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To think this isn't unreasonable

(43 Posts)
user1471558723 Mon 11-Dec-17 13:51:38

A member of our extended family, who owns a holiday cottage, has invited my family and my sisters family to stay over Christmas in her holiday cottage. Of course we were delighted to accept as all three families will be able to spend Christmas together.
The friend has just mentioned that she will expect us to pay £100 per week for cleaning and laundry services and to pay something towards heat and lighting. I am very happy to do this but my sister is appalled. She thinks you do not charge family to be ones guests. Is she being unreasonable?

Spartaca Mon 11-Dec-17 13:53:03

I'd happily pay, but that is a lot of cleaning. Is that each?

RebornSlippy Mon 11-Dec-17 13:54:25

£200 seems steep for cleaning and laundry to be fair. But I'm not against paying for my stay in principle. It ceases being a 'family' thing when you're charged bed and board though imo, so maybe your sister is justified. It depends how the offer was originally made I guess.

What's the story with food etc?

LemonShark Mon 11-Dec-17 13:55:55

Sister is BU to mind paying. It's not even close family and she doesn't know the owner's financial circumstances. It's a lot cheaper than if she rented from anyone else.

But the owner is possibly being a bit unreasonable if it played out like you've written here, where they offered for you to stay and THEN set a price? If they wanted paying they should have made it clear with the original offer as it's a bit unfair if they acted like it's a free gift and then turned round and asked for money, you might not have accepted the offer if you'd known you were paying and some people would be stuck then not wanting to back out and look tight but not really being able to afford it.

Maybe the owner offered and expected you to offer money in return, and when you didn't they spoke up about expecting some contribution? Even so, this stuff is always sticky especially with family ties involved so they should have been upfront re the fee at the time of the initial offer, and you and sister should have clarified the terms at that time too by asking what money they wanted in return. You've learned the lesson for next time!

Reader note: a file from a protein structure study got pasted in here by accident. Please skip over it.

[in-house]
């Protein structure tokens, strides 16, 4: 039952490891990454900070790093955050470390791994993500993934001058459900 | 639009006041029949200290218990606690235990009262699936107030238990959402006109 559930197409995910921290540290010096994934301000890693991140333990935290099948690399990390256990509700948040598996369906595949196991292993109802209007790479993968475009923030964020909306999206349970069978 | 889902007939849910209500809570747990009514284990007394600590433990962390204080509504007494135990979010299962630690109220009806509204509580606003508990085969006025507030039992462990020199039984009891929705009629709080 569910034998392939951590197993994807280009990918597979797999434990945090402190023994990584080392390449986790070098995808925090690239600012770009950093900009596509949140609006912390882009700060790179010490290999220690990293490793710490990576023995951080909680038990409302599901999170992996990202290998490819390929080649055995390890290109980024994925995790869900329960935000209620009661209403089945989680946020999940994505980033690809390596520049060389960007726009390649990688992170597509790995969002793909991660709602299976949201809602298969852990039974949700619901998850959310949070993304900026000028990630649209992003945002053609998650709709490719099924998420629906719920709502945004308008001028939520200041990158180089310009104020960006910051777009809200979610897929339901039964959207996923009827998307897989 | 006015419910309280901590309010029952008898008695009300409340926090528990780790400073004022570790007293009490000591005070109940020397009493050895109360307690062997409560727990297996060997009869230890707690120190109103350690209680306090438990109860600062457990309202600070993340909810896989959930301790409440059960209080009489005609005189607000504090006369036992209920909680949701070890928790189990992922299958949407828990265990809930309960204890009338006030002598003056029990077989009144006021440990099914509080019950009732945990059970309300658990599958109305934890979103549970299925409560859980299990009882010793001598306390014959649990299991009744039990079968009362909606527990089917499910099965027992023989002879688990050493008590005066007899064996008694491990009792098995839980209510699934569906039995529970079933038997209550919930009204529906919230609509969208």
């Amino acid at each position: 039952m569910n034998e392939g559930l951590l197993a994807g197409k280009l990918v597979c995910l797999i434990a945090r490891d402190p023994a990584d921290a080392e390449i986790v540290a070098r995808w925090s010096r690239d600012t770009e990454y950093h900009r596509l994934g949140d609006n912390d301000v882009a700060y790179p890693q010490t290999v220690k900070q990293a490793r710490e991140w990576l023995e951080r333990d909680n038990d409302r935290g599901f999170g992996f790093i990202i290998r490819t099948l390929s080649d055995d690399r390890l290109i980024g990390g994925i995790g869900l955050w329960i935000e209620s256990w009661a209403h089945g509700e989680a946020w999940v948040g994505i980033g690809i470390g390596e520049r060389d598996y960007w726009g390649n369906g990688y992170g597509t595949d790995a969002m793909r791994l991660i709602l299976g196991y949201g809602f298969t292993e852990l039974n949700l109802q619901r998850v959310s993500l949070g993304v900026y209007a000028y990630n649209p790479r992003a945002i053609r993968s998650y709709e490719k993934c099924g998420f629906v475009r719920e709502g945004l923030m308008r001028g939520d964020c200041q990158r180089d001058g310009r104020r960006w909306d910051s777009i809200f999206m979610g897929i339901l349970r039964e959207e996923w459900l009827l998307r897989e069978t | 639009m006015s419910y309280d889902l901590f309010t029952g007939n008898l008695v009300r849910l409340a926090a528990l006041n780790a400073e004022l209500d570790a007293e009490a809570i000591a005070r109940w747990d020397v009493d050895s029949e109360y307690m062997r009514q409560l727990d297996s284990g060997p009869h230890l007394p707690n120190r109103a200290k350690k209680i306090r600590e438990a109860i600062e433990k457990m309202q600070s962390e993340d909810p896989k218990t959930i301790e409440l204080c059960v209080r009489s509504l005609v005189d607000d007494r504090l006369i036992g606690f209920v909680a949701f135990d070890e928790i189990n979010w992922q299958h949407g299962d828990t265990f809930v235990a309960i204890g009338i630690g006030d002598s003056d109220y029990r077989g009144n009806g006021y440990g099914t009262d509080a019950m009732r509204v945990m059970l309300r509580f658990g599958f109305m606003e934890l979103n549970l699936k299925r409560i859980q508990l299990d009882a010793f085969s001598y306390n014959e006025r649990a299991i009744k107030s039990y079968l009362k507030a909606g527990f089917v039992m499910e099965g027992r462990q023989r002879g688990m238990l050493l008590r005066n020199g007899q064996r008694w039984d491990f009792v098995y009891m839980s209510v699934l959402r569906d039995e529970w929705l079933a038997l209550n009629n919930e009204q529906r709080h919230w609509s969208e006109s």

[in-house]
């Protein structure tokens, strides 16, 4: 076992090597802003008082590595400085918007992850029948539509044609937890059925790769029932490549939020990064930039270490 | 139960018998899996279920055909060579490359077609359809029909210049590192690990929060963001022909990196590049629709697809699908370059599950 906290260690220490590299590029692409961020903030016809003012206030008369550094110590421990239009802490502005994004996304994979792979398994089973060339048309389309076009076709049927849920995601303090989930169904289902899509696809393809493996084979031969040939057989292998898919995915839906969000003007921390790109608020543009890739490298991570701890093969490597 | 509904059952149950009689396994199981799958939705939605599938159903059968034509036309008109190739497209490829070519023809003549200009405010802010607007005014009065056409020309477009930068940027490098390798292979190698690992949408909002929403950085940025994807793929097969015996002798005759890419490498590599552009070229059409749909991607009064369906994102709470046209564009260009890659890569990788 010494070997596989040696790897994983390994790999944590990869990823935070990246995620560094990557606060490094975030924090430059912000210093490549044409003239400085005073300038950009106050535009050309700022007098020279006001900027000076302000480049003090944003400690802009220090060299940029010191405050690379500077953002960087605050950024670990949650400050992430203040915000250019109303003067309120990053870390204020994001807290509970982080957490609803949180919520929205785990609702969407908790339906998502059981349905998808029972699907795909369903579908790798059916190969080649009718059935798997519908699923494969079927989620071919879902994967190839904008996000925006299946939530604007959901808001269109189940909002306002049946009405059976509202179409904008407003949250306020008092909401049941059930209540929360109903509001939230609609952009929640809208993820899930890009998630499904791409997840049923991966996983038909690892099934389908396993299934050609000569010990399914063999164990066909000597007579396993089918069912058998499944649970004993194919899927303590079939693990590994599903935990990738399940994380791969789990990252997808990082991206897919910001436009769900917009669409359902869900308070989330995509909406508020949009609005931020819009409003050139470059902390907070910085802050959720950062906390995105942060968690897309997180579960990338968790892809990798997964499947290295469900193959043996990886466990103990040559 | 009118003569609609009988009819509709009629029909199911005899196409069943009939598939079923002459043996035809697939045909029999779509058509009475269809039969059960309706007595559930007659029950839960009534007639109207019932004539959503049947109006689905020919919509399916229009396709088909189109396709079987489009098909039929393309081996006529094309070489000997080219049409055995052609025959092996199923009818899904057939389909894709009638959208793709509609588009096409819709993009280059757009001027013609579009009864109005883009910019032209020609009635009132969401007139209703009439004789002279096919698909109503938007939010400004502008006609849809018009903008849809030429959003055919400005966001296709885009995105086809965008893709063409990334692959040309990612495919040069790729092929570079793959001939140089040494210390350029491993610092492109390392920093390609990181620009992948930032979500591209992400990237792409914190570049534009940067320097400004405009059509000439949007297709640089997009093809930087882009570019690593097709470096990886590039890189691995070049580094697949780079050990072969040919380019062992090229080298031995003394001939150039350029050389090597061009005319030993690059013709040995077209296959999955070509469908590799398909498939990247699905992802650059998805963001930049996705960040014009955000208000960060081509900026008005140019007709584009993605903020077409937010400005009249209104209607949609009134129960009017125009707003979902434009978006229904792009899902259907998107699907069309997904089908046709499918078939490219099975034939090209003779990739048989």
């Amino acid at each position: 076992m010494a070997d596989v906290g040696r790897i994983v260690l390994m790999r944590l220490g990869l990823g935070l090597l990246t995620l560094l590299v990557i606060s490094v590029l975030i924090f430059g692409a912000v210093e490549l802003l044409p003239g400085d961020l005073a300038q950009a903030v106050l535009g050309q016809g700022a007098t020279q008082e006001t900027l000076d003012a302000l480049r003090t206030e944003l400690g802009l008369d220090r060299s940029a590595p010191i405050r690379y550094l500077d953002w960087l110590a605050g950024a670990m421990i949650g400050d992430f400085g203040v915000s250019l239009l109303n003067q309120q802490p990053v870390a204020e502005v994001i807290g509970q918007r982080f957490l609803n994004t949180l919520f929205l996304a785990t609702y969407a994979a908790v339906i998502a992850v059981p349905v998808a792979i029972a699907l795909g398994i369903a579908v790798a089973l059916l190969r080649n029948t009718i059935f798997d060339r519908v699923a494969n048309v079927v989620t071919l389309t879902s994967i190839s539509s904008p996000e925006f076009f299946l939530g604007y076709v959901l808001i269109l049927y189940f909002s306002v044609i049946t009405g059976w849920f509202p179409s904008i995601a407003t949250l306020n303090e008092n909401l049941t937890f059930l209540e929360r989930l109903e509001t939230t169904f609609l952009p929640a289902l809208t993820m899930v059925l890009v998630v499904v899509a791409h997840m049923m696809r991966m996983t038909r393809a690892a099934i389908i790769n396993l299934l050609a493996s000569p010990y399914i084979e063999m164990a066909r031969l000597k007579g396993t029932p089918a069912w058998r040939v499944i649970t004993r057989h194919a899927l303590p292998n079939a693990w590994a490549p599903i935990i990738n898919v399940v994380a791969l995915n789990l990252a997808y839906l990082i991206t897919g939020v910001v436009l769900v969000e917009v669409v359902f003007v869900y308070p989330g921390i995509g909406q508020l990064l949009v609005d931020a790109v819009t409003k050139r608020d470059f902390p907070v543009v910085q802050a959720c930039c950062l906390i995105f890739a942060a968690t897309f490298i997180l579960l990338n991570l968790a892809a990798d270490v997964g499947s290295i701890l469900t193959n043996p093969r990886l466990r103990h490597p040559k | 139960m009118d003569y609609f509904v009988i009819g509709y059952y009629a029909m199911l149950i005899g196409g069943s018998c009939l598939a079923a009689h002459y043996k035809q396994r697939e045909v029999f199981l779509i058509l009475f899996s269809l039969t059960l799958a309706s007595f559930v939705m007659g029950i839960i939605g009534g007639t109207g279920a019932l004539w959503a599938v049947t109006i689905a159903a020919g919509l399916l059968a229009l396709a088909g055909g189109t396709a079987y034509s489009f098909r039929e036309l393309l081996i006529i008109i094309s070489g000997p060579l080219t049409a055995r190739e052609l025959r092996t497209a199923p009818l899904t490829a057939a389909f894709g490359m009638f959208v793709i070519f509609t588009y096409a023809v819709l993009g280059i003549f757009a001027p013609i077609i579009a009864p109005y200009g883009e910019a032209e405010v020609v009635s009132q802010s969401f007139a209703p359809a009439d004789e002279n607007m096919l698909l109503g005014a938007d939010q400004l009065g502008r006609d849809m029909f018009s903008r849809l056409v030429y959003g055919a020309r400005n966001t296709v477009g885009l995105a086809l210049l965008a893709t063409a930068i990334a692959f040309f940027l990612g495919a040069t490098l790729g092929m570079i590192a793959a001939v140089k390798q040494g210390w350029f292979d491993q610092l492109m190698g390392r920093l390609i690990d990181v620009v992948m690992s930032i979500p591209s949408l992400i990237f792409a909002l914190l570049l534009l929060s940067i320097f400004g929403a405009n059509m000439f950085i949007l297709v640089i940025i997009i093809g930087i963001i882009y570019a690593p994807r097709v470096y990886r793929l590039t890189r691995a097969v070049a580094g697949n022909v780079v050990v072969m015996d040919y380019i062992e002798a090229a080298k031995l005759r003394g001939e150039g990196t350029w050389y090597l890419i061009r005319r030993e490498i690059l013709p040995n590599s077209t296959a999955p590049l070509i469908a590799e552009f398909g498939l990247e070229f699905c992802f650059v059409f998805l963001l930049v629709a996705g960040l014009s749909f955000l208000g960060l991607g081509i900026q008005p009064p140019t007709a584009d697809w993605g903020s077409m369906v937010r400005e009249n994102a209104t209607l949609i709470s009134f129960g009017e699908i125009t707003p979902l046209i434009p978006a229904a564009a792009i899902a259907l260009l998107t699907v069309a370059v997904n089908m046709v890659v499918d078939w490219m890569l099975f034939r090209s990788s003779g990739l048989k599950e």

Tinselistacky Mon 11-Dec-17 14:00:54

She is letting you stay there rent free but she would be out of pocket if she had to pay cleaners and utilities.
She is being more than generous imo.

user1493413286 Mon 11-Dec-17 14:06:50

That seems a bit much; I wouldn’t mind paying towards the actual costs similar to what it would cost at home or the extra compared to if it was just her family. She also should have said this when she made the invitation as I’d panic if someone suddenly mentioned a cost like that so close to Christmas.

PippleBang Mon 11-Dec-17 16:27:15

It's not that she's letting you stay there rent free though, it's the fact that she invited you and then expects you to pay - that's really rude! It would be different if it was just your family and your sisters family staying, but if I read correctly the owner and their family will be there too? So they have invited you to them but expect you to pay for the upkeep.

Tinselistacky Mon 11-Dec-17 16:30:59

Depends how the 'invite' was worded maybe?

Chattymummyhere Mon 11-Dec-17 16:37:29

For a cottage the size for three individual families with a cleaner coming in and laundry £100 a week is just covering costs. Over Christmas she could likely rent it at a Premium price.

But weird not to mention money at the time of invite? Unless it was said in a way where she was letting you know it was vacant duh as “oh we haven’t booked the cottage out yet so if you guy would like to use it let me know” rather than just a here use my cottage for free for two weeks kind of thing.

PurpleMinionMummy Mon 11-Dec-17 16:39:47

Hmm rude to invite then ask for money imo. Should be clear from the off what is/isnt being charged for with an invite

notapizzaeater Mon 11-Dec-17 16:39:49

I’d presume these are the costs she will have to pay out, why should she subsidise your holiday any more. She would have got much more for it renting it out.

Alpacaandgo Mon 11-Dec-17 16:52:19

Your sister is bu. I'd never dream of free loading, invited as a guest or not. I'd still offer to pay towards everything I was using once there. She can't expect your family member to pay for her surely?

user1471558723 Mon 11-Dec-17 16:53:49

She normally rents it out at Christmas for £1500 a week. But she hasn't this year as she has had work done on the property and it will only be partially finished at Christmas. (It's only scaffolding up around the outside, but she feels she can't let it out like that).